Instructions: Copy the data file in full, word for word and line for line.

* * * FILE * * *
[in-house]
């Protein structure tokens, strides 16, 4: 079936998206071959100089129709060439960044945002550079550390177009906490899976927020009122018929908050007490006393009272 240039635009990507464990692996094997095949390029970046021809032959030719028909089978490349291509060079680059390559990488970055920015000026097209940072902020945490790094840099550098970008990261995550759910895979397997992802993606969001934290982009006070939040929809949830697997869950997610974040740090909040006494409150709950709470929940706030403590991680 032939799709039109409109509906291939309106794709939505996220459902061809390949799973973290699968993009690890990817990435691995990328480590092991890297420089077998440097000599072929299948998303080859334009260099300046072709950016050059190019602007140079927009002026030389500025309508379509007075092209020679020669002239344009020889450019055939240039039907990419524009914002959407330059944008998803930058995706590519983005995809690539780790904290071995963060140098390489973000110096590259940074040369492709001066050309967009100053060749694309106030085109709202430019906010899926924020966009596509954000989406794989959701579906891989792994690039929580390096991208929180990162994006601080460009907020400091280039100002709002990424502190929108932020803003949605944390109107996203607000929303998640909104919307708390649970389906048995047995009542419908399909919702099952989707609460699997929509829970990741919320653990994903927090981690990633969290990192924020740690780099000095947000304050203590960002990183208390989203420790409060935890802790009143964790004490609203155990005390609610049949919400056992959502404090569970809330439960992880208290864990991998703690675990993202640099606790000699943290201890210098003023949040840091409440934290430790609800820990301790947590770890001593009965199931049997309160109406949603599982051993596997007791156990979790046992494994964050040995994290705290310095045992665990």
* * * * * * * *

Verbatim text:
[in-house]
């Protein structure tokens, strides 16, 4: 079936998206071959100089129709060439960044945002550079550390177009906490899976927020009122018929908050007490006393009272 240039635009990507464990692996094997095949390029970046021809032959030719028909089978490349291509060079680059390559990488970055920015000026097209940072902020945490790094840099550098970008990261995550759910895979397997992802993606969001934290982009006070939040929809949830697997869950997610974040740090909040006494409150709950709470929940706030403590991680 032939799709039109409109509906291939309106794709939505996220459902061809390949799973973290699968993009690890990817990435691995990328480590092991890297420089077998440097000599072929299948998303080859334009260099300046072709950016050059190019602007140079927009002026030389500025309508379509007075092209020679020669002239344009020889450019055939240039039907990419524009914002959407330059944008998803930058995706590519983005995809690539780790904290071995963060140098390489973000110096590259940074040369492709001066050309967009100053060749694309106030085109709202430019906010899926924020966009596509954000989406794989959701579906891989792994690039929580390096991208929180990162994006601080460009907020400091280039100002709002990424502190929108932020803003949605944390109107996203607000929303998640909104919307708390649970389906048995047995009542419908399909919702099952989707609460699997929509829970990741919320653990994903927090981690990633969290990192924020740690780099000095947000304050203590960002990183208390989203420790409060935890802790009143964790004490609203155990005390609610049949919400056992959502404090569970809330439960992880208290864990991998703690675990993202640099606790000699943290201890210098003023949040840091409440934290430790609800820990301790947590770890001593009965199931049997309160109406949603599982051993596997007791156990979790046992494994964050040995994290705290310095045992665990």